Russia Flags World’s First Cases of H5N8 Bird Flu Transmission to Humans
Scientists in Russia have alerted the World Health Organization (WHO) about the world’s first transmission of the H5N8 avian flu from bird to human. The highly contagious H5N8 strain is one of many avian flu strains and is deadly for birds but not fatal for human beings.
“The discovery of these mutations when the virus has not still acquired an ability to transmit from human to human gives us all, the entire world, time to prepare for possible mutations and react in an adequate and timely fashion,” Anna Popova, the head of a Russian health watchdog, remarked in a televised statement.
The people who caught the H5N8 strain work in a poultry farm and are asymptomatic; they have not suffered any serious health consequences, according to the WHO.
Fear and concern regarding the avian flu in India stem from the country’s 2006 H5N1 bird flu epidemic. The H5N1 strain, which can also jump to humans from infected birds, has a mortality rate of 60% in humans. However, this strain has never been detected spreading from human to human. Between 2006 and December 31, 2018, India reported 225 epicenters of bird flu infection, which led to the culling of 83.49 lakh birds, with farmers being paid Rs. 26.37 crore in compensation, according to the Indian Express.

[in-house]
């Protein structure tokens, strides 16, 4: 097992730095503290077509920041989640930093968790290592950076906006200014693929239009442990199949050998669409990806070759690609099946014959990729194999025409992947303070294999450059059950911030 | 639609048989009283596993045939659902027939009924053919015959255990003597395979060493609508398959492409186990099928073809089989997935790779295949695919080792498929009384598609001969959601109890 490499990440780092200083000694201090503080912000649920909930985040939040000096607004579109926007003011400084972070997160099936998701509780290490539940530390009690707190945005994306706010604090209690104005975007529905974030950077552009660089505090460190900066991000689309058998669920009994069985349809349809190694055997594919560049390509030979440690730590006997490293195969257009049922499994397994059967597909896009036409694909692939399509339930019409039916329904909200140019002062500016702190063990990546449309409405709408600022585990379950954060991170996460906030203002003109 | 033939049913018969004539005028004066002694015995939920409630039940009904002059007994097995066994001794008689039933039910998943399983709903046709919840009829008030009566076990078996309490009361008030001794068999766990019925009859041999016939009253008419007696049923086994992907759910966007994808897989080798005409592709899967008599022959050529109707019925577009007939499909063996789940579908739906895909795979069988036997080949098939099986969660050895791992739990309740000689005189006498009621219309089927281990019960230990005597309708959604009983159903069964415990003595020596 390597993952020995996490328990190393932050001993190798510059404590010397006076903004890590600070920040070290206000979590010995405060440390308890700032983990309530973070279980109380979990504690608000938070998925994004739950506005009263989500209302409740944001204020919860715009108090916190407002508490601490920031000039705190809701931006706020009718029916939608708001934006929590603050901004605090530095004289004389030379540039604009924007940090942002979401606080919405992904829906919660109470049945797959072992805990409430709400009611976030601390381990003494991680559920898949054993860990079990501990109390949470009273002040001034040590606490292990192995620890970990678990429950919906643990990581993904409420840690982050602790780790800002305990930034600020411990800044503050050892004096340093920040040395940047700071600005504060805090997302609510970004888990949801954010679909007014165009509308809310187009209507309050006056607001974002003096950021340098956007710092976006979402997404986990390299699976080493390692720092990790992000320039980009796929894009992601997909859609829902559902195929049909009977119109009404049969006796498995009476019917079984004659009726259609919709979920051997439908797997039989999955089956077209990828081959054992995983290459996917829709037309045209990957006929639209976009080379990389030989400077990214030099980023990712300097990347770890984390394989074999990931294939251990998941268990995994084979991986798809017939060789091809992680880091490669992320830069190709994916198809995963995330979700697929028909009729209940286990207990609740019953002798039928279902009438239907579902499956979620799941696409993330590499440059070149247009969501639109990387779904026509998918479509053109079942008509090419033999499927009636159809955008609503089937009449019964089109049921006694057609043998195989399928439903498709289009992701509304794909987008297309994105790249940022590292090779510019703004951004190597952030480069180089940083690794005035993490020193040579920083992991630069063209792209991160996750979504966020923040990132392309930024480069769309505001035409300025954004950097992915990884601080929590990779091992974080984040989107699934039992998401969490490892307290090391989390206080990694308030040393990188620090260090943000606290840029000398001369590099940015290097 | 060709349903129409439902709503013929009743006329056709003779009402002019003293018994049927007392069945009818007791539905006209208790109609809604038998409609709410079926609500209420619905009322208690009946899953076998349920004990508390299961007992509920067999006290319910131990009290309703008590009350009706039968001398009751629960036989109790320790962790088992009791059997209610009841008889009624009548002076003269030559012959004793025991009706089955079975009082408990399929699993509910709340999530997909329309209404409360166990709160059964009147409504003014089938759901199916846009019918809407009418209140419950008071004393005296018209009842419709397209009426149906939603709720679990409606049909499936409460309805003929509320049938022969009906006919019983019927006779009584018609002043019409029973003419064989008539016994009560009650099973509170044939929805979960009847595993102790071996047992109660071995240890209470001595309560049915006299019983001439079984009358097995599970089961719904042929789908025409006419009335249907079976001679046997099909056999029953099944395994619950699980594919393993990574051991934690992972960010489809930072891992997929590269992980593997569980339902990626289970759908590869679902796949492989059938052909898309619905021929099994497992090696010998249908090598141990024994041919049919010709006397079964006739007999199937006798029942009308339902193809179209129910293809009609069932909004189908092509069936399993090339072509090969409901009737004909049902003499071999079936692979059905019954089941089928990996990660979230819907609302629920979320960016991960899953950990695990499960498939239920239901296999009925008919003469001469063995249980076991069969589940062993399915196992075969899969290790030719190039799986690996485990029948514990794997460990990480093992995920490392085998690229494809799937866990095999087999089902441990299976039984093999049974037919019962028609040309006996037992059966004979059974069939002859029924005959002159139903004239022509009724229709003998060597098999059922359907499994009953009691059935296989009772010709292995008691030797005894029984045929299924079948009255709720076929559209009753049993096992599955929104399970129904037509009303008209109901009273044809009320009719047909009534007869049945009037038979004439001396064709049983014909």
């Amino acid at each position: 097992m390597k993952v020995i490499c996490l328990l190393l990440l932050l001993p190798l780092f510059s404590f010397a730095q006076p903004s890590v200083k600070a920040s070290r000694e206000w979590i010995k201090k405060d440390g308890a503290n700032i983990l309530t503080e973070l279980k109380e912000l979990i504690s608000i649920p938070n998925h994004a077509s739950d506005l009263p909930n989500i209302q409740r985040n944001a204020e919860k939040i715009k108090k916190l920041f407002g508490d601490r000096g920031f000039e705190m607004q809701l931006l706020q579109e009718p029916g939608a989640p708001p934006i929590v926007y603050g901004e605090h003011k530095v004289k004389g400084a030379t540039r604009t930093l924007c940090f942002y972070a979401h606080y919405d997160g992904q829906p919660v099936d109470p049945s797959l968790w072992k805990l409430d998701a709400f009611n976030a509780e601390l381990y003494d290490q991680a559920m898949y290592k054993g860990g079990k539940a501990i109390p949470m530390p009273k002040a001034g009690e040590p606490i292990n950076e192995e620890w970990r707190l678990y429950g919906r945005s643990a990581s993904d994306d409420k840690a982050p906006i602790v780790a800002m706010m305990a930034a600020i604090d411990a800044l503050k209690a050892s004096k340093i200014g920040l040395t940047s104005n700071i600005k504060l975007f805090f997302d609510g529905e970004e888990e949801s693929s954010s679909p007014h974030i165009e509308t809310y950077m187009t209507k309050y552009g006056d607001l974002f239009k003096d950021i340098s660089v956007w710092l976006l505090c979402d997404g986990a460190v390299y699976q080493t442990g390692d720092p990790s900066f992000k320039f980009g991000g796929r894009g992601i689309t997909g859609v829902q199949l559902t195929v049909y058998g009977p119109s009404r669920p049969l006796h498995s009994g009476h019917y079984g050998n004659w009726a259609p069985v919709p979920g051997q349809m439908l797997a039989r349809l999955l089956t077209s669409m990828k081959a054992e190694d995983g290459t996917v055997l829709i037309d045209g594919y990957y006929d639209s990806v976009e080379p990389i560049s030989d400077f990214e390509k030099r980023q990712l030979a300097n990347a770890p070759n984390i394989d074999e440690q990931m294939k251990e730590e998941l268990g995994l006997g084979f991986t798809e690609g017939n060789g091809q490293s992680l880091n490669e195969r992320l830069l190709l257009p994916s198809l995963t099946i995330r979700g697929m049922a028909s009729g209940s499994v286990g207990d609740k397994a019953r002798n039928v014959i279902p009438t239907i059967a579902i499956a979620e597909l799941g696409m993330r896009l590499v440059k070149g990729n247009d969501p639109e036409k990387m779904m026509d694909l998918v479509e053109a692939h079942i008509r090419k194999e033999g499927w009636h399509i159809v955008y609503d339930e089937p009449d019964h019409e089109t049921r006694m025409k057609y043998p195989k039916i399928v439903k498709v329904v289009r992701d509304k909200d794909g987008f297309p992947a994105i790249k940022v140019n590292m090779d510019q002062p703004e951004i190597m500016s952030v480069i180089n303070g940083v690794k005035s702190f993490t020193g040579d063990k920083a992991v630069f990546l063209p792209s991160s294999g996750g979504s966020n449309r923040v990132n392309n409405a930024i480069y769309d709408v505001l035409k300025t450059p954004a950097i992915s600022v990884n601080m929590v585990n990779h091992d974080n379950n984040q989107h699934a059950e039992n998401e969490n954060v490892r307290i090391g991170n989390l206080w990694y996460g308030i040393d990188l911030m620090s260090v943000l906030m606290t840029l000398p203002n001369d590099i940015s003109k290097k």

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India’s more recent bird-flu outbreak involves the H5N8 strain, which so far has only infected several types of migratory birds, poultry, and crows. The Indian government identified several disease epicenters, including Mandsaur, Indore, Malwa (Madhya Pradesh), Baran, Kota, Jhalawar( Rajasthan), Kangra (Himachal Pradesh), and Kottayam and Alappuzha (Kerala).
Due to the outbreak and the resultant paranoia around the consumption of poultry and eggs, the Food Safety and Standards Authority of India (FSSAI) released an advisory on how to safely consume both. According to the FSSAI website, some precautions include:
- Do not eat half-boiled eggs
- Do not eat undercooked chicken
- Do not keep raw meat in the open
- Avoid direct contact with raw chicken, or use a mask and gloves if direct contact is required
- Wash hands frequently and maintain proper hygiene
- Avoid direct contact with birds in the infected areas
- Avoid touching dead birds with bare hands